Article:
Earle Page, 11th Prime Minister of Australia (albeit for 19 days) was the first to venture fiscally into state affairs. He was concerned about the repair of the roads in his electorate. “They are dangerous and hamper farmers getting produce to markets,” you could imagine him saying as Treasurer to his cabinet colleagues. Thus was born in the 1923 Budget, the economic and social imperative and political spillovers which have characterised Commonwealth intervention ever since.
For vocational education and training the venture into state affairs started with Kim Beazley Senior in the heady days of ‘It’s Time’ Whitlam largesse and social reforms, in the form of capital assistance.
The notion of ‘National’ entered VET when John Dawkins as the Education and Training Minister in the late 1980s established the National Training Board and, along with it, a pivot to face the needs of industry and the birth of competency-based training (more on that in future weeks). Industry leadership reached its apex when ANTA was established as a Commonwealth authority replete with an industry board. Even though it was Commonwealth in nature, it was charged with national planning and design, including national industry qualifications, but the plan to pool and distribute public training funds based on national priorities grounded on the rocks of states’ rights.
When John Howard won a record fourth term in 2004, emboldened by a rare majority in the Senate he set about bringing functions closer to government, and ANTA was closed. It was aided and abetted by episodes of dysfunction within ANTA on display to Peter Shergold when he was Education Department Secretary just prior to becoming Secretary of PM&C and advising on the functions to fold back into the bureaucracy.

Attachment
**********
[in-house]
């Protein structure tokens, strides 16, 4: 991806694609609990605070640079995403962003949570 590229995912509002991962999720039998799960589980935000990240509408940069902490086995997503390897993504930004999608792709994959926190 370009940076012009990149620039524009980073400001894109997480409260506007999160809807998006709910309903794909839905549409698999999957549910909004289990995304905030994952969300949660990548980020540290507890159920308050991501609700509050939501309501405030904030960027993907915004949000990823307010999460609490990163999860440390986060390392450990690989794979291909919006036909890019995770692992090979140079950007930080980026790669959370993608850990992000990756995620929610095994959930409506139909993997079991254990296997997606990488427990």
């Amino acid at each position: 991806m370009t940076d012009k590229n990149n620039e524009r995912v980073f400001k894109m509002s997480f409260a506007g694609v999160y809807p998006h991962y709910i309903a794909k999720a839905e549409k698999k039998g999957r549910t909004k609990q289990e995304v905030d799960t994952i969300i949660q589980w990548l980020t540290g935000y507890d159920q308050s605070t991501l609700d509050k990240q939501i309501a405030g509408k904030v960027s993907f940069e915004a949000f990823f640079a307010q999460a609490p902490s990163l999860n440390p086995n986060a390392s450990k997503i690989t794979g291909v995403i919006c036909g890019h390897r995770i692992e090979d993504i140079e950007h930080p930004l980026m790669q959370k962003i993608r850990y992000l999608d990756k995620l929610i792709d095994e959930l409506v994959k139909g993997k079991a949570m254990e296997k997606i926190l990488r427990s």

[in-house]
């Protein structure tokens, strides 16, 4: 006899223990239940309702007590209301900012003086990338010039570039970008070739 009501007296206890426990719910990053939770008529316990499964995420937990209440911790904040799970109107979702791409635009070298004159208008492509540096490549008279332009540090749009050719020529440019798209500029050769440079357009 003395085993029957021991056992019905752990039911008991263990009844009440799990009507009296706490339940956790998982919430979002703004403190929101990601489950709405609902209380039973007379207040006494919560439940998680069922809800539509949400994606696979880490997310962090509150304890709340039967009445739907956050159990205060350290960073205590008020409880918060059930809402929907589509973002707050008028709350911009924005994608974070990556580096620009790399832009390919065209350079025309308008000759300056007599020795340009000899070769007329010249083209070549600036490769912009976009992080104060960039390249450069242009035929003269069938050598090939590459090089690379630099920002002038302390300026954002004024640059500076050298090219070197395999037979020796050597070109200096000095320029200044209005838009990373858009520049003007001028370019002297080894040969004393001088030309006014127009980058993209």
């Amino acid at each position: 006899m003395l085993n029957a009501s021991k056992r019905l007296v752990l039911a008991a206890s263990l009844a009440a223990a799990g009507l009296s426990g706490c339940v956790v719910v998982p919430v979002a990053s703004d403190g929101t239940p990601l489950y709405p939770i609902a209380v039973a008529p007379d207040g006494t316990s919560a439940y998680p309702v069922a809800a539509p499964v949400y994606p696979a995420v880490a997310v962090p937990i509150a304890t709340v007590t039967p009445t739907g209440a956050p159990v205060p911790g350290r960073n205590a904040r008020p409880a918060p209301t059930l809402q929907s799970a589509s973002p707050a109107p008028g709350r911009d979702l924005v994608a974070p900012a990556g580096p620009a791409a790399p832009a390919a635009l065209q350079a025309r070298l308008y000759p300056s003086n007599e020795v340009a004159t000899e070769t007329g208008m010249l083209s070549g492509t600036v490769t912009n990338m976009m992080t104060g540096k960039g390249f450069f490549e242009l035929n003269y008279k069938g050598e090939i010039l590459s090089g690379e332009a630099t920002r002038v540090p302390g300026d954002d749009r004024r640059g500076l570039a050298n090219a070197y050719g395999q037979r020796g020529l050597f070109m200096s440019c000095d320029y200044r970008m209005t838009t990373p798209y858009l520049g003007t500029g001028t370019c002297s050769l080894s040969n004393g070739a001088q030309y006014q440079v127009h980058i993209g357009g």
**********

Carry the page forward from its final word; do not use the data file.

Things were strong initially as the Commonwealth department seized the reigns and was supercharged by $2.5bn injected into the system from Kevin Rudd’s 2007 platform. Running off the back of a voucher scheme operated by Howard, Rudd’s Productivity Places Program (PPP) was directed to the unemployed through the job network to help them into work. Short lived, the bulk of the funds transferred to states and territories in a new era of collaborative federalism. Some entrails were offered to Industry Skills Councils which had adroitly demonstrated the benefits of co-funding with employers to generate new skilling activity. (The barney outside the Cabinet room between bureaucrats about this element of the measure is stuff of legend in VET circles!)